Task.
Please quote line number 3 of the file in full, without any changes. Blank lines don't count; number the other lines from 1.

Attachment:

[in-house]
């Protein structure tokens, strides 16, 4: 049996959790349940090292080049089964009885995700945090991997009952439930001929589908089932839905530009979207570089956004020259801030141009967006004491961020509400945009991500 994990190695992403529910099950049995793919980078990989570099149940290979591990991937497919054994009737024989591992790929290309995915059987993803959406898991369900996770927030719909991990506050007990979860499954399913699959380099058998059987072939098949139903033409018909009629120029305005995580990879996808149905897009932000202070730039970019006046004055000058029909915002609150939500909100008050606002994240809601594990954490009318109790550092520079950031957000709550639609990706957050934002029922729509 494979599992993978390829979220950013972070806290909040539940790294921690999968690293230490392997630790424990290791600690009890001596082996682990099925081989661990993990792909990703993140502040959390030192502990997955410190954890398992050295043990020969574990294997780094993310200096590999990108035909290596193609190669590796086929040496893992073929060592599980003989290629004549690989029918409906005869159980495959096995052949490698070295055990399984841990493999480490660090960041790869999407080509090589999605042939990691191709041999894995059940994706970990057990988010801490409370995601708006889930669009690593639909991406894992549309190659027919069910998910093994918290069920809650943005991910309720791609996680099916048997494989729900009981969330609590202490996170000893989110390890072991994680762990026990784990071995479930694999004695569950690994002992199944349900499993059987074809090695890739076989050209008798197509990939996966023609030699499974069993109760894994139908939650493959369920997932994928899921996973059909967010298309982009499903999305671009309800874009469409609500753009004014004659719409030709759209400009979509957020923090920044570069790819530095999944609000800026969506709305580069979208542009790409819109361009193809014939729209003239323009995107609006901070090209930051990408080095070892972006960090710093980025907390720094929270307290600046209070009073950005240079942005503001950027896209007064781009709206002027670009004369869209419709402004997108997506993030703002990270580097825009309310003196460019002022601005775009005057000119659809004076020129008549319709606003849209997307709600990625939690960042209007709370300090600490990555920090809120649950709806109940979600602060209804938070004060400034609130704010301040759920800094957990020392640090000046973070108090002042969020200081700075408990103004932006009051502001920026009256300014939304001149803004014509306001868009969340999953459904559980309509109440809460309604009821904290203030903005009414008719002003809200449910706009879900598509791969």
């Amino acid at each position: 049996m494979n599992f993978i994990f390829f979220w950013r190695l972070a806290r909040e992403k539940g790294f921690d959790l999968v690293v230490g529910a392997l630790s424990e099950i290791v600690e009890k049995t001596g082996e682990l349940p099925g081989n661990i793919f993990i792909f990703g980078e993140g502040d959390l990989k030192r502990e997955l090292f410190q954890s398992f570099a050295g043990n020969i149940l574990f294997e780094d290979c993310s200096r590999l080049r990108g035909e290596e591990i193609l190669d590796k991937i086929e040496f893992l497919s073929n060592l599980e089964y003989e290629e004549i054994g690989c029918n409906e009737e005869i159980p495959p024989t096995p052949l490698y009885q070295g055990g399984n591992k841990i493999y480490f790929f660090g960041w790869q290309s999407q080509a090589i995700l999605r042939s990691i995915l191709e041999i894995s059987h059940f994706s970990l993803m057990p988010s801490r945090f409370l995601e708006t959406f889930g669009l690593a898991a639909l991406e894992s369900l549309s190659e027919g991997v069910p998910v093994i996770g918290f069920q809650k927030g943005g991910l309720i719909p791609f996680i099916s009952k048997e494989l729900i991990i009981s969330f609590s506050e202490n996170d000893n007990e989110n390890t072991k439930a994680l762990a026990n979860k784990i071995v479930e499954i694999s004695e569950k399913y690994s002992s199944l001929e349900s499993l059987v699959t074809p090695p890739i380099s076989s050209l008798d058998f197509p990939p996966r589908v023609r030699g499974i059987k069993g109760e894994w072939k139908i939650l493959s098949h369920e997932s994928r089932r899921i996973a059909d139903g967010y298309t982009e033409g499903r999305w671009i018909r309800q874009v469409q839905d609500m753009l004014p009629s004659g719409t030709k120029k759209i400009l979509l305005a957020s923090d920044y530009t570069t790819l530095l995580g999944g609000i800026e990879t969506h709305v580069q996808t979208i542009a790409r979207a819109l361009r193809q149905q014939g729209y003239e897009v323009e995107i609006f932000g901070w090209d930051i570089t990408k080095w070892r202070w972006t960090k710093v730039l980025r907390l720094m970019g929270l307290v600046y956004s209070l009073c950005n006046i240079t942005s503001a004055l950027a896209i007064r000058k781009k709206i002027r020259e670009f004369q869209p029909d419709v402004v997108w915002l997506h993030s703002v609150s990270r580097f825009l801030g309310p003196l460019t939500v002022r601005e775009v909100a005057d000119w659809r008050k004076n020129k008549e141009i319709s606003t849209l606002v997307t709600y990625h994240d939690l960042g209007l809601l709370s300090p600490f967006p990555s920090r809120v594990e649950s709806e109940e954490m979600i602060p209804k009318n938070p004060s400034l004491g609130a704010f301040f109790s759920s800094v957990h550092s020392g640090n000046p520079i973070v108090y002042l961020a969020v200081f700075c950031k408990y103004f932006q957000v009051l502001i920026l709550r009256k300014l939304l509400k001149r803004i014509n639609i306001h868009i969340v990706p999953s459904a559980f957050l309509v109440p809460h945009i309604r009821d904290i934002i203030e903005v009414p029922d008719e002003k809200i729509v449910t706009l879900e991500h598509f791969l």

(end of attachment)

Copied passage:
């Amino acid at each position: 049996m494979n599992f993978i994990f390829f979220w950013r190695l972070a806290r909040e992403k539940g790294f921690d959790l999968v690293v230490g529910a392997l630790s424990e099950i290791v600690e009890k049995t001596g082996e682990l349940p099925g081989n661990i793919f993990i792909f990703g980078e993140g502040d959390l990989k030192r502990e997955l090292f410190q954890s398992f570099a050295g043990n020969i149940l574990f294997e780094d290979c993310s200096r590999l080049r990108g035909e290596e591990i193609l190669d590796k991937i086929e040496f893992l497919s073929n060592l599980e089964y003989e290629e004549i054994g690989c029918n409906e009737e005869i159980p495959p024989t096995p052949l490698y009885q070295g055990g399984n591992k841990i493999y480490f790929f660090g960041w790869q290309s999407q080509a090589i995700l999605r042939s990691i995915l191709e041999i894995s059987h059940f994706s970990l993803m057990p988010s801490r945090f409370l995601e708006t959406f889930g669009l690593a898991a639909l991406e894992s369900l549309s190659e027919g991997v069910p998910v093994i996770g918290f069920q809650k927030g943005g991910l309720i719909p791609f996680i099916s009952k048997e494989l729900i991990i009981s969330f609590s506050e202490n996170d000893n007990e989110n390890t072991k439930a994680l762990a026990n979860k784990i071995v479930e499954i694999s004695e569950k399913y690994s002992s199944l001929e349900s499993l059987v699959t074809p090695p890739i380099s076989s050209l008798d058998f197509p990939p996966r589908v023609r030699g499974i059987k069993g109760e894994w072939k139908i939650l493959s098949h369920e997932s994928r089932r899921i996973a059909d139903g967010y298309t982009e033409g499903r999305w671009i018909r309800q874009v469409q839905d609500m753009l004014p009629s004659g719409t030709k120029k759209i400009l979509l305005a957020s923090d920044y530009t570069t790819l530095l995580g999944g609000i800026e990879t969506h709305v580069q996808t979208i542009a790409r979207a819109l361009r193809q149905q014939g729209y003239e897009v323009e995107i609006f932000g901070w090209d930051i570089t990408k080095w070892r202070w972006t960090k710093v730039l980025r907390l720094m970019g929270l307290v600046y956004s209070l009073c950005n006046i240079t942005s503001a004055l950027a896209i007064r000058k781009k709206i002027r020259e670009f004369q869209p029909d419709v402004v997108w915002l997506h993030s703002v609150s990270r580097f825009l801030g309310p003196l460019t939500v002022r601005e775009v909100a005057d000119w659809r008050k004076n020129k008549e141009i319709s606003t849209l606002v997307t709600y990625h994240d939690l960042g209007l809601l709370s300090p600490f967006p990555s920090r809120v594990e649950s709806e109940e954490m979600i602060p209804k009318n938070p004060s400034l004491g609130a704010f301040f109790s759920s800094v957990h550092s020392g640090n000046p520079i973070v108090y002042l961020a969020v200081f700075c950031k408990y103004f932006q957000v009051l502001i920026l709550r009256k300014l939304l509400k001149r803004i014509n639609i306001h868009i969340v990706p999953s459904a559980f957050l309509v109440p809460h945009i309604r009821d904290i934002i203030e903005v009414p029922d008719e002003k809200i729509v449910t706009l879900e991500h598509f791969l």